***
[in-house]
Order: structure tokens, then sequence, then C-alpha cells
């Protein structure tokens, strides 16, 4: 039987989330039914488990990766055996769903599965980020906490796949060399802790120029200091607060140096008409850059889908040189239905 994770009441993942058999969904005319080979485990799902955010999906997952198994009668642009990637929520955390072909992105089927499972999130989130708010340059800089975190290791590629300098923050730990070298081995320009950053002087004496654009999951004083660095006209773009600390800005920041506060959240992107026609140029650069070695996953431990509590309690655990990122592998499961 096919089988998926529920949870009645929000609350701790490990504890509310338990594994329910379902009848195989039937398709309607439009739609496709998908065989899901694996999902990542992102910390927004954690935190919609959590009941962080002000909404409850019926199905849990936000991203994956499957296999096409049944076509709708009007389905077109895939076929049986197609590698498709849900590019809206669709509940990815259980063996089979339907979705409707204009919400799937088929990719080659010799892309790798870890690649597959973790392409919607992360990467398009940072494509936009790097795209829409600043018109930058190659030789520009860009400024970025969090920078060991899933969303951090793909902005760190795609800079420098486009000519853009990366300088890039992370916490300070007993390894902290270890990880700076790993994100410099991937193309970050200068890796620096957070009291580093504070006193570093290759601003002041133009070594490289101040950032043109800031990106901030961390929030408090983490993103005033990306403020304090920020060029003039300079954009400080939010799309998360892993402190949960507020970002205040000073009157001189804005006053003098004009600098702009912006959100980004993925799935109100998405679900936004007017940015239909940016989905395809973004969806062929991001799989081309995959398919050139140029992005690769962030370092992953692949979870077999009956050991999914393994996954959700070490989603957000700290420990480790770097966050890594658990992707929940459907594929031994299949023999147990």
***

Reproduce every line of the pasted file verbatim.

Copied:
[in-house]
Order: structure tokens, then sequence, then C-alpha cells
């Protein structure tokens, strides 16, 4: 039987989330039914488990990766055996769903599965980020906490796949060399802790120029200091607060140096008409850059889908040189239905 994770009441993942058999969904005319080979485990799902955010999906997952198994009668642009990637929520955390072909992105089927499972999130989130708010340059800089975190290791590629300098923050730990070298081995320009950053002087004496654009999951004083660095006209773009600390800005920041506060959240992107026609140029650069070695996953431990509590309690655990990122592998499961 096919089988998926529920949870009645929000609350701790490990504890509310338990594994329910379902009848195989039937398709309607439009739609496709998908065989899901694996999902990542992102910390927004954690935190919609959590009941962080002000909404409850019926199905849990936000991203994956499957296999096409049944076509709708009007389905077109895939076929049986197609590698498709849900590019809206669709509940990815259980063996089979339907979705409707204009919400799937088929990719080659010799892309790798870890690649597959973790392409919607992360990467398009940072494509936009790097795209829409600043018109930058190659030789520009860009400024970025969090920078060991899933969303951090793909902005760190795609800079420098486009000519853009990366300088890039992370916490300070007993390894902290270890990880700076790993994100410099991937193309970050200068890796620096957070009291580093504070006193570093290759601003002041133009070594490289101040950032043109800031990106901030961390929030408090983490993103005033990306403020304090920020060029003039300079954009400080939010799309998360892993402190949960507020970002205040000073009157001189804005006053003098004009600098702009912006959100980004993925799935109100998405679900936004007017940015239909940016989905395809973004969806062929991001799989081309995959398919050139140029992005690769962030370092992953692949979870077999009956050991999914393994996954959700070490989603957000700290420990480790770097966050890594658990992707929940459907594929031994299949023999147990």